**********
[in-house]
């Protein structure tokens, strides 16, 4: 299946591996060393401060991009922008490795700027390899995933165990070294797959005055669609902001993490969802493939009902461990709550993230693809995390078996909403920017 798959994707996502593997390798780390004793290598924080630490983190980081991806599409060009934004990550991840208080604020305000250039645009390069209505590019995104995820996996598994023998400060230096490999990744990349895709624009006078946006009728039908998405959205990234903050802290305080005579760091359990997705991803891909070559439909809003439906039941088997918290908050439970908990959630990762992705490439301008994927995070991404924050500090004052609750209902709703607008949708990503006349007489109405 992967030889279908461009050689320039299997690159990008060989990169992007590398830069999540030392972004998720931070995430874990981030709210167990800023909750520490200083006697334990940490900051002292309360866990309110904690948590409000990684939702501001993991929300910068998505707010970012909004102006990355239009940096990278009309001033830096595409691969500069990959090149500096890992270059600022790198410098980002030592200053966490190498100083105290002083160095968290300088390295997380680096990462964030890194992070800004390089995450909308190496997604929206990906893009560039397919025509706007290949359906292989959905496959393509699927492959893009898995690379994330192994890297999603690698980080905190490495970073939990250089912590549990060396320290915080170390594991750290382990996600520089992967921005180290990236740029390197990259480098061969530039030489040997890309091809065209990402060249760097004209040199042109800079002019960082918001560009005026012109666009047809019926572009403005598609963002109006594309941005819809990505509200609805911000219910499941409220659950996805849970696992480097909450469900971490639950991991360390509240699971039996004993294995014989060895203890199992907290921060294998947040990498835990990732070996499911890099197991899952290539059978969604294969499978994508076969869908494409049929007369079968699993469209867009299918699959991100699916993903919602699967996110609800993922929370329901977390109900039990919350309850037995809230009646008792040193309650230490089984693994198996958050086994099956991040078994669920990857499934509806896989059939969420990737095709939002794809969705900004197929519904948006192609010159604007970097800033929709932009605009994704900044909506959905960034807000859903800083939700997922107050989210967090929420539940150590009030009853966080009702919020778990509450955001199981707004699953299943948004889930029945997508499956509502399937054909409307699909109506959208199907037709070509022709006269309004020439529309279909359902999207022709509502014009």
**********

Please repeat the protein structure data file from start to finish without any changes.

[in-house]
């Protein structure tokens, strides 16, 4: 299946591996060393401060991009922008490795700027390899995933165990070294797959005055669609902001993490969802493939009902461990709550993230693809995390078996909403920017 798959994707996502593997390798780390004793290598924080630490983190980081991806599409060009934004990550991840208080604020305000250039645009390069209505590019995104995820996996598994023998400060230096490999990744990349895709624009006078946006009728039908998405959205990234903050802290305080005579760091359990997705991803891909070559439909809003439906039941088997918290908050439970908990959630990762992705490439301008994927995070991404924050500090004052609750209902709703607008949708990503006349007489109405 992967030889279908461009050689320039299997690159990008060989990169992007590398830069999540030392972004998720931070995430874990981030709210167990800023909750520490200083006697334990940490900051002292309360866990309110904690948590409000990684939702501001993991929300910068998505707010970012909004102006990355239009940096990278009309001033830096595409691969500069990959090149500096890992270059600022790198410098980002030592200053966490190498100083105290002083160095968290300088390295997380680096990462964030890194992070800004390089995450909308190496997604929206990906893009560039397919025509706007290949359906292989959905496959393509699927492959893009898995690379994330192994890297999603690698980080905190490495970073939990250089912590549990060396320290915080170390594991750290382990996600520089992967921005180290990236740029390197990259480098061969530039030489040997890309091809065209990402060249760097004209040199042109800079002019960082918001560009005026012109666009047809019926572009403005598609963002109006594309941005819809990505509200609805911000219910499941409220659950996805849970696992480097909450469900971490639950991991360390509240699971039996004993294995014989060895203890199992907290921060294998947040990498835990990732070996499911890099197991899952290539059978969604294969499978994508076969869908494409049929007369079968699993469209867009299918699959991100699916993903919602699967996110609800993922929370329901977390109900039990919350309850037995809230009646008792040193309650230490089984693994198996958050086994099956991040078994669920990857499934509806896989059939969420990737095709939002794809969705900004197929519904948006192609010159604007970097800033929709932009605009994704900044909506959905960034807000859903800083939700997922107050989210967090929420539940150590009030009853966080009702919020778990509450955001199981707004699953299943948004889930029945997508499956509502399937054909409307699909109506959208199907037709070509022709006269309004020439529309279909359902999207022709509502014009």